WBN 14: The Shadow of the Wind

I’d begun to see this book as something of a nemesis, since I tried to read it once, really struggled with it, beat myself up about it for days and days, then finally gave in at a really low point at 3am when I couldn’t face reading one more page.

So now, after a suitable interval in which the trauma could fade, I was glad to find that the problem was very much with me and not the book. At the time I’d been exhausted and unwell, and it took me a while to see that what I needed was an old comfort read, not a new book with an unfamiliar style and a million characters who all had extremely similar-sounding Spanish names. On my second attempt I could enjoy this for what it is – a paean to the novel, and a literary mystery story that spans decades and has the death of a reclusive author at its heart. Think The DaVinci Code, but led by a teenager and not written so badly.

The action is fast paced for the most part, and the characters very likeable. Daniel Sempere is well drawn as a teenage boy who mostly follows the rules, and his kind, wise book shop owning father is trying his best to look after Daniel. Their book shop assistant, Fermin Romero de Torres is a very memorable character, who provides some much needed comic relief among all the intrigue and suspicion and visits from odd, masked strangers.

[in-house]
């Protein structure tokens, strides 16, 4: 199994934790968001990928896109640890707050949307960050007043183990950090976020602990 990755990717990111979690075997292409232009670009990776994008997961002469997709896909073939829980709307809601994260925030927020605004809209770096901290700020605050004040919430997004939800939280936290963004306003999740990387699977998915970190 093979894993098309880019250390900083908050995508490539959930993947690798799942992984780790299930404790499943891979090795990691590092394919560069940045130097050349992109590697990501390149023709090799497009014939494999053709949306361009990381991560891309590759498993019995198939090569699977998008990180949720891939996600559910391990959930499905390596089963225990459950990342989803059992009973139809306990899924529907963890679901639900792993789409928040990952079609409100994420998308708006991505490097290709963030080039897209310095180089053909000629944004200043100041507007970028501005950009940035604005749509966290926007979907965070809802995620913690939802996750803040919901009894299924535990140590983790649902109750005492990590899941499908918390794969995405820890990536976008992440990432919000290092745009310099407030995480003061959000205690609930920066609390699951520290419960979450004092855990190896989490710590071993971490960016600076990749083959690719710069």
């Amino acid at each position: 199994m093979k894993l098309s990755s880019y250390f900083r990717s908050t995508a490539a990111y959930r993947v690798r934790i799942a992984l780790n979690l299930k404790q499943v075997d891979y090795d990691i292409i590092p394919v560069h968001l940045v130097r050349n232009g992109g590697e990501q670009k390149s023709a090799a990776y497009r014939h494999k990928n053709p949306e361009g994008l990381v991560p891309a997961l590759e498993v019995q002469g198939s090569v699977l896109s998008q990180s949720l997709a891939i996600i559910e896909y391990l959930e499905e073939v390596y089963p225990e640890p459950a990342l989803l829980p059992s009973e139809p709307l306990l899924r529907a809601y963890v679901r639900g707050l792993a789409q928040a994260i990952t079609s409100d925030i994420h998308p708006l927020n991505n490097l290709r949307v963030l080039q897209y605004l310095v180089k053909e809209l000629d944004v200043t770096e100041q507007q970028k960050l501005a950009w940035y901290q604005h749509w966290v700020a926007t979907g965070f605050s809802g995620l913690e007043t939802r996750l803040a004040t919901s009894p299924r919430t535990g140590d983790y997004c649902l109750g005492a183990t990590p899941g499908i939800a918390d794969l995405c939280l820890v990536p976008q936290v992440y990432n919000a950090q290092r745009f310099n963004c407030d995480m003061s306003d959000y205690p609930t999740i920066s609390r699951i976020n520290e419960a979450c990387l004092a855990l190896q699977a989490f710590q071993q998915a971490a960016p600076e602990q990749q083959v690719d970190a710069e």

It’s not a short book, and I did find that on some days I had to sit down and make myself finish the pages I wanted to read. The problem wasn’t really the story itself, but the long, distracting descriptions. For instance, there’s one moment where two characters are heading toward a building, and for several pages we are treated to a blow by blow account of the house since it was built. All we actually needed to know was that a certain family used to live there, they’re all dead now, and the house is a bit creepy. It was the same with characters; several of them would get a four page history and background, and then barely appear in the novel again. In some ways this was good, because it added colour and variety, but on the other hand I felt that the story could have been told with about 100 less pages.

All in all, though, I really enjoyed this. It wasn’t what I would usually read, which is great, and the story has definitely stuck with me. I don’t think it would make number 14 in my own personal 100, but I can appreciate the charm that led so many people to rate it so highly.

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Filed under Books, World Book Night challenge

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